Village life has always been a strong influence in my formative years having grown up in a market town of Hampshire, England. Surrounded by farming pastures, acreages of seasonal vegetable plots and coastal fishing ports nestled on the shorelines of the Solent, all contributed to the narrative that is still evident in my images today.
By 1978 I had immigrated to Sydney Australia with my family in the hope of continuing my studies at Art college. It seems Australia had other plans for me so I invested in my first camera – a Pentax K1000. A real workhorse of a camera giving me a new avenue to explore land and seascapes of which there was an abundance.
Largely self-taught, I plunged myself into photography reference books but the real lessons were out in the field under different skies and changing seasons. It wasn’t until 1989 that I took a leap of faith to hold my first exhibition. I had opened my own framing business in Sydney in 1987 and was persuaded by an artist I framed for to ‘get my work out there’. It was a small yet appreciative audience that applauded and bought my Kodak colour landscapes. But it was the vote of confidence I needed, marking the beginning of my journey as an exhibiting photographic artist.
Over the next decade or so, I entered my images in group shows and Art Prizes honing my skills in curating works for exhibition. In 2000 I decided to expand my skill base towards studying fine art silver gelatine printing, eventually setting up my own dark room to prepare for my next exhibition. Moving away from landscape to more urban street scenes, in 2006 I launched my first black and white photographic exhibition entitled ‘Landmarks 2041’. Capturing the historical landmarks of the harbourside village where I lived and worked, the iconic sandstone terraces, old pubs and shopfronts endeared its character to the honesty of black and white. The collection of nearly 50 silver gelatine prints were all shot on Ilford film.
Buoyed by the success of my village collections, I felt confident I had the makings of a photography book. To encompass all the character of this harbourside village actually meant I needed to shoot even more images to really ‘get under the skin’ of the communities, past and present. Gathering anecdotal stories and researching local history, I launched my first self published photography book in 2015 entitled ‘ A Village on the Harbour, Balmain’. A year later, ‘ A Village on the Harbour, Rozelle & Lilyfield’ followed though this time shot and edited digitally.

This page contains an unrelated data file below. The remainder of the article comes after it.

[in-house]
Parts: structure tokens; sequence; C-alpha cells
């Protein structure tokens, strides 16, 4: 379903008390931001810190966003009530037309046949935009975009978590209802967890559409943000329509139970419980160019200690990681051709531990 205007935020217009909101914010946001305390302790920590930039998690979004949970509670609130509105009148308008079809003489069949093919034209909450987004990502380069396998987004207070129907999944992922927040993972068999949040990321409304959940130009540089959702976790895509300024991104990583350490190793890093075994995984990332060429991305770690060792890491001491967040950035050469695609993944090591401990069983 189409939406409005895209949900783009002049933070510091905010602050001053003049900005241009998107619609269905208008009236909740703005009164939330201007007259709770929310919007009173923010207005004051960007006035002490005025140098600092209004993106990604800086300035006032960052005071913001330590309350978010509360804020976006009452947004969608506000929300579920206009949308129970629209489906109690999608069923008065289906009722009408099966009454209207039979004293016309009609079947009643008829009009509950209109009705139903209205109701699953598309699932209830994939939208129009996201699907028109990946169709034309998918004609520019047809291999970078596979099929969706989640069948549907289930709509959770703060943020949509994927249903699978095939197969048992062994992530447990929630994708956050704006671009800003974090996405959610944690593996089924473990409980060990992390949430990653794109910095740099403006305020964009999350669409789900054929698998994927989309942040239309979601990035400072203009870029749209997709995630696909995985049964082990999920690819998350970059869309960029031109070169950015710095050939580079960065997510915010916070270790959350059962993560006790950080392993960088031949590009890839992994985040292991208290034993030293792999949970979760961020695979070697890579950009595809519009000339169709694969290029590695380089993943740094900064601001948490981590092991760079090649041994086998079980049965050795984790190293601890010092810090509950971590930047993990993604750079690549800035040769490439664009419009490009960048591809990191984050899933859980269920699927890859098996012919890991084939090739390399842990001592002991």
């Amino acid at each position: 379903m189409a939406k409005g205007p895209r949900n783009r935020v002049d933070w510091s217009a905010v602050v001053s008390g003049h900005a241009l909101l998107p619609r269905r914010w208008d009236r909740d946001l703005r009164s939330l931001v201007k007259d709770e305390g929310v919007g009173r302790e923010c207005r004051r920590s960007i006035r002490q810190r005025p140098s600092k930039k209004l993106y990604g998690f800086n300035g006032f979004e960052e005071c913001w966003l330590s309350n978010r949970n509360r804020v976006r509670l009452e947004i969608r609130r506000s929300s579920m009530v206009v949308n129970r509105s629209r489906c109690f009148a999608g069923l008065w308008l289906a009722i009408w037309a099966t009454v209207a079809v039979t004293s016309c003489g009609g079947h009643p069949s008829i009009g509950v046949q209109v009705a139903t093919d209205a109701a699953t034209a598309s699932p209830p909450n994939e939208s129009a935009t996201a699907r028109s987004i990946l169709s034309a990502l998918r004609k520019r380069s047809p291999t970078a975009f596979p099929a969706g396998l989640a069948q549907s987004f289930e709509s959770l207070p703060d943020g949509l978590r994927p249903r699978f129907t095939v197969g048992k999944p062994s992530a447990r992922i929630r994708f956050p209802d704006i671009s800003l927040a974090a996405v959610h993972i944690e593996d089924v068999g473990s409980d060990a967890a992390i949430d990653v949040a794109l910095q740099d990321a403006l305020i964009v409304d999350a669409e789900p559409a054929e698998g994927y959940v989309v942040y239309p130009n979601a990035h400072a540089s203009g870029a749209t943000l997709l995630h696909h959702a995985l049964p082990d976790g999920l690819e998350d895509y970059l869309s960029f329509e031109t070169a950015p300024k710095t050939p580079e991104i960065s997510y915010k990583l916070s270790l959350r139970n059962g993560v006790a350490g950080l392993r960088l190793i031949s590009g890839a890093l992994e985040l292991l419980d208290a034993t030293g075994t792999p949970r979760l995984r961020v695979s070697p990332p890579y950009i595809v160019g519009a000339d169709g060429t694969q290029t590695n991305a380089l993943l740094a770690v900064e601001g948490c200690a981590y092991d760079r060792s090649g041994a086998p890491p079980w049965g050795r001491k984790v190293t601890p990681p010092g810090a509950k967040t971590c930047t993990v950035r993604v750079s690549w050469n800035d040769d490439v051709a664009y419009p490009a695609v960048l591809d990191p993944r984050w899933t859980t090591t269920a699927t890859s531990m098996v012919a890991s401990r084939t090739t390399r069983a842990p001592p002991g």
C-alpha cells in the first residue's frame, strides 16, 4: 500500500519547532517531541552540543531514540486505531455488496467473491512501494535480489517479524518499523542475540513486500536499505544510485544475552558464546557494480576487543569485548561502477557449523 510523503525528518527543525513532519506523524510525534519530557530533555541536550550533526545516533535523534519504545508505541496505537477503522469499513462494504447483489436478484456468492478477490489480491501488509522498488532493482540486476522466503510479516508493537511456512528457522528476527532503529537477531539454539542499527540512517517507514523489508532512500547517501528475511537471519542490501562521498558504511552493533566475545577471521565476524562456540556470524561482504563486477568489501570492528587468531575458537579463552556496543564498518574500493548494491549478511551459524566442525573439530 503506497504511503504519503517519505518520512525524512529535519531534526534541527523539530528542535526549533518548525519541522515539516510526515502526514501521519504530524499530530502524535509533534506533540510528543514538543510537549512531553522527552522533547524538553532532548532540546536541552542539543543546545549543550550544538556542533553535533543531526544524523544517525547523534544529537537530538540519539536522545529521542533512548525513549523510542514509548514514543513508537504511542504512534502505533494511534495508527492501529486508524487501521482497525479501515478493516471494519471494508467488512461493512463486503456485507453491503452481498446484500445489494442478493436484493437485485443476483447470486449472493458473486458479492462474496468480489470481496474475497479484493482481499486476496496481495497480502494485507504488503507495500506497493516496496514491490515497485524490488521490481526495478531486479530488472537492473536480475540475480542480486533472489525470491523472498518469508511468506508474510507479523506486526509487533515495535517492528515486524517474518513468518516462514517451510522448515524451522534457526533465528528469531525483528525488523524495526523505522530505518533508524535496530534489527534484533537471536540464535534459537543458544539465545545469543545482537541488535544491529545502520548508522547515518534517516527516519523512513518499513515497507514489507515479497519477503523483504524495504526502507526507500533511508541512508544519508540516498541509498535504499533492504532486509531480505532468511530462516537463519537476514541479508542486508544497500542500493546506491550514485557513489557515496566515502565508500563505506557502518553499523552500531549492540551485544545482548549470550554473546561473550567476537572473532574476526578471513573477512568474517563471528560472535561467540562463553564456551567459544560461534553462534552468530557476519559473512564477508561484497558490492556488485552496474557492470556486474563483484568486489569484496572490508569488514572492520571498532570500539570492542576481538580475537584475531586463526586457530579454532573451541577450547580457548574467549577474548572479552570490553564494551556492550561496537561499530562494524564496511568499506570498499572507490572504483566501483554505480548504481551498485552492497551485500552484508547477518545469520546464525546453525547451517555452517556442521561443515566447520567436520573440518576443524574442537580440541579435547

I now live along the tranquil coastline of Hampshire on the Isle of Wight. Returning to my love for landscape photography in 2016, I debuted my collection of ‘autochromatic’ land and seascapes at Quarr Abbey here on the Island in February 2020 entitled ‘Feels Like Home’.
As a wildlife photographer and naturalist living in a small coastal village of Cornwall in the UK I am fortunate that my combined passions of wildlife, photography and conservation can be met without straying too far from home. My home is an old cottage steeped in local history having once served as a tiny pub to the local workers building stone walls and laying tracks from the mines up on the moors. Adjacent to a river and surrounded by natural habitat of woodlands I find plenty of distractions with the varieties of birdlife, bats and insects that frequent my large rambling garden. The timber studio from which I work also serves as a hide complete with camouflage. Hence, my distraction!
Recent years when not travelling abroad have been spent saving our natural world; one bee, bug and butterfly at a time in my own cottage garden wilderness.
My work in the Health IT profession over the years has taken me to some incredible destinations such as Brazil, Brunei, Malaysia , Finland, Singapore & Italy. In 2004 I invested in a DSLR camera and more importantly, a zoom lens to capture the nature images I was drawn to. The images from my photography trips to Botswana, Kenya, Tanzania, Rwanda, Australia and the Galapagos Islands can be viewed on my website (www.senhp.com) these take pride of place in my portfolio along with images shot across the UK and my home county of Cornwall.
When I travel I carry the Nikon D850 and D500 plus the 70-200 and 100-500 lenses. However, with the advent of smartphones and the creative choices they offer many of my images are captured on my iPhone. It’s a lot of fun and allows for instant uploads for Facebook or Instagram posting whilst on location.
Having lived and worked in Australia for more than 35 years I moved back to England in 2003 for work; I found I had a bit more time to focus more on my surrounding woodlands and the wealth of wildlife it yielded. It wasn’t long before I sought more exotic subjects and ventured much further afield. My first Safari wildlife tour was to Rwanda in February 2008 then the Galapagos Islands in September of the same year. A selection of these images were featured in the national newspapers.
Kenya followed in March and August 2009. A magical place I always immerse myself into every time I return, it’s a place that captured my heart and mind after the first visit and I am forever drawn back there.
Now boasting a varied collection of African wildlife photographs I made my debut at ‘Artique Gallery’ in Windsor at the end of 2009 with my first solo exhibition. Running for a couple of months it gave me the confidence to seek similar venues. On the strength of my solo show I then went on to exhibit a variety of my wildlife images at the Eden Project through the summer of 2010 titled ‘Our World My View’ .
My hope is that with this new venture in our ever changing world I can bring to bear all of my previous experiences, passions and enthusiasm to showcase our world’s beauty to a wider audience.